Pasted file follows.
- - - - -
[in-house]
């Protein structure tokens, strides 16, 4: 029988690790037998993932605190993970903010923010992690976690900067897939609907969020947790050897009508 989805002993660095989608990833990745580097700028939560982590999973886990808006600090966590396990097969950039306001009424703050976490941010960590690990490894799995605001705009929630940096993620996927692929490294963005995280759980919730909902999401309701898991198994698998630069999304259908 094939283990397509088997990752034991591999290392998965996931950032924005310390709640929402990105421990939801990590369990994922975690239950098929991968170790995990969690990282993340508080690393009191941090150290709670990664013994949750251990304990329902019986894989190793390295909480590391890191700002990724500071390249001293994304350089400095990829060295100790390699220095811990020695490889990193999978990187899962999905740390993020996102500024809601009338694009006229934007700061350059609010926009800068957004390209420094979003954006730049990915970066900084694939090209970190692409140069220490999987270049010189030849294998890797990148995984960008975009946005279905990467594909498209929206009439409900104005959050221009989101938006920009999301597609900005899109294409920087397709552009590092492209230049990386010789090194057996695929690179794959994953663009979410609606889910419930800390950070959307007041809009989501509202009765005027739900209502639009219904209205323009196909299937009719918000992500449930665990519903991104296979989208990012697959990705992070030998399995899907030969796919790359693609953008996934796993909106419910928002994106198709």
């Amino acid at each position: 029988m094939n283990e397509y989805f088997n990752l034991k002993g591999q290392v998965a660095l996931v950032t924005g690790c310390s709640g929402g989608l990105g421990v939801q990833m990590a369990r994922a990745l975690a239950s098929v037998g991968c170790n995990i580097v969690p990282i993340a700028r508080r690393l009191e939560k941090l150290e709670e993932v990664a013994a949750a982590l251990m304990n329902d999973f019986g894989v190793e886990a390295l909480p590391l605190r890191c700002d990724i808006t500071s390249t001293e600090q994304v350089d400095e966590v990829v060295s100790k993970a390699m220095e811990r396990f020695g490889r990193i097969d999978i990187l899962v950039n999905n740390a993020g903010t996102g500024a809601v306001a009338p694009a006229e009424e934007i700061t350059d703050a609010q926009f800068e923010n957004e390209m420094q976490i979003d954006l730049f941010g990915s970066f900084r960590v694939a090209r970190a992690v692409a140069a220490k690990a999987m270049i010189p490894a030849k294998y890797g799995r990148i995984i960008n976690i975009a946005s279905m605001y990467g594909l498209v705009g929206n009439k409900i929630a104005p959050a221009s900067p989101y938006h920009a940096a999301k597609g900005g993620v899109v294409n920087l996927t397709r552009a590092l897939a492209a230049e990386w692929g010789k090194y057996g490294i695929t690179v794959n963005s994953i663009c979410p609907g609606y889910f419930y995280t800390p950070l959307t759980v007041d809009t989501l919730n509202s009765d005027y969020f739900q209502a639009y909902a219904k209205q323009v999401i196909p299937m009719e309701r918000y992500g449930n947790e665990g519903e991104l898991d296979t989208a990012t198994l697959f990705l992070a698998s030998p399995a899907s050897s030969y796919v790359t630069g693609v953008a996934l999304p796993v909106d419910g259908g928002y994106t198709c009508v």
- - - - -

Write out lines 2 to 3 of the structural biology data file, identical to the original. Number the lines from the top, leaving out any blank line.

């Protein structure tokens, strides 16, 4: 029988690790037998993932605190993970903010923010992690976690900067897939609907969020947790050897009508 989805002993660095989608990833990745580097700028939560982590999973886990808006600090966590396990097969950039306001009424703050976490941010960590690990490894799995605001705009929630940096993620996927692929490294963005995280759980919730909902999401309701898991198994698998630069999304259908 094939283990397509088997990752034991591999290392998965996931950032924005310390709640929402990105421990939801990590369990994922975690239950098929991968170790995990969690990282993340508080690393009191941090150290709670990664013994949750251990304990329902019986894989190793390295909480590391890191700002990724500071390249001293994304350089400095990829060295100790390699220095811990020695490889990193999978990187899962999905740390993020996102500024809601009338694009006229934007700061350059609010926009800068957004390209420094979003954006730049990915970066900084694939090209970190692409140069220490999987270049010189030849294998890797990148995984960008975009946005279905990467594909498209929206009439409900104005959050221009989101938006920009999301597609900005899109294409920087397709552009590092492209230049990386010789090194057996695929690179794959994953663009979410609606889910419930800390950070959307007041809009989501509202009765005027739900209502639009219904209205323009196909299937009719918000992500449930665990519903991104296979989208990012697959990705992070030998399995899907030969796919790359693609953008996934796993909106419910928002994106198709």
């Amino acid at each position: 029988m094939n283990e397509y989805f088997n990752l034991k002993g591999q290392v998965a660095l996931v950032t924005g690790c310390s709640g929402g989608l990105g421990v939801q990833m990590a369990r994922a990745l975690a239950s098929v037998g991968c170790n995990i580097v969690p990282i993340a700028r508080r690393l009191e939560k941090l150290e709670e993932v990664a013994a949750a982590l251990m304990n329902d999973f019986g894989v190793e886990a390295l909480p590391l605190r890191c700002d990724i808006t500071s390249t001293e600090q994304v350089d400095e966590v990829v060295s100790k993970a390699m220095e811990r396990f020695g490889r990193i097969d999978i990187l899962v950039n999905n740390a993020g903010t996102g500024a809601v306001a009338p694009a006229e009424e934007i700061t350059d703050a609010q926009f800068e923010n957004e390209m420094q976490i979003d954006l730049f941010g990915s970066f900084r960590v694939a090209r970190a992690v692409a140069a220490k690990a999987m270049i010189p490894a030849k294998y890797g799995r990148i995984i960008n976690i975009a946005s279905m605001y990467g594909l498209v705009g929206n009439k409900i929630a104005p959050a221009s900067p989101y938006h920009a940096a999301k597609g900005g993620v899109v294409n920087l996927t397709r552009a590092l897939a492209a230049e990386w692929g010789k090194y057996g490294i695929t690179v794959n963005s994953i663009c979410p609907g609606y889910f419930y995280t800390p950070l959307t759980v007041d809009t989501l919730n509202s009765d005027y969020f739900q209502a639009y909902a219904k209205q323009v999401i196909p299937m009719e309701r918000y992500g449930n947790e665990g519903e991104l898991d296979t989208a990012t198994l697959f990705l992070a698998s030998p399995a899907s050897s030969y796919v790359t630069g693609v953008a996934l999304p796993v909106d419910g259908g928002y994106t198709c009508v």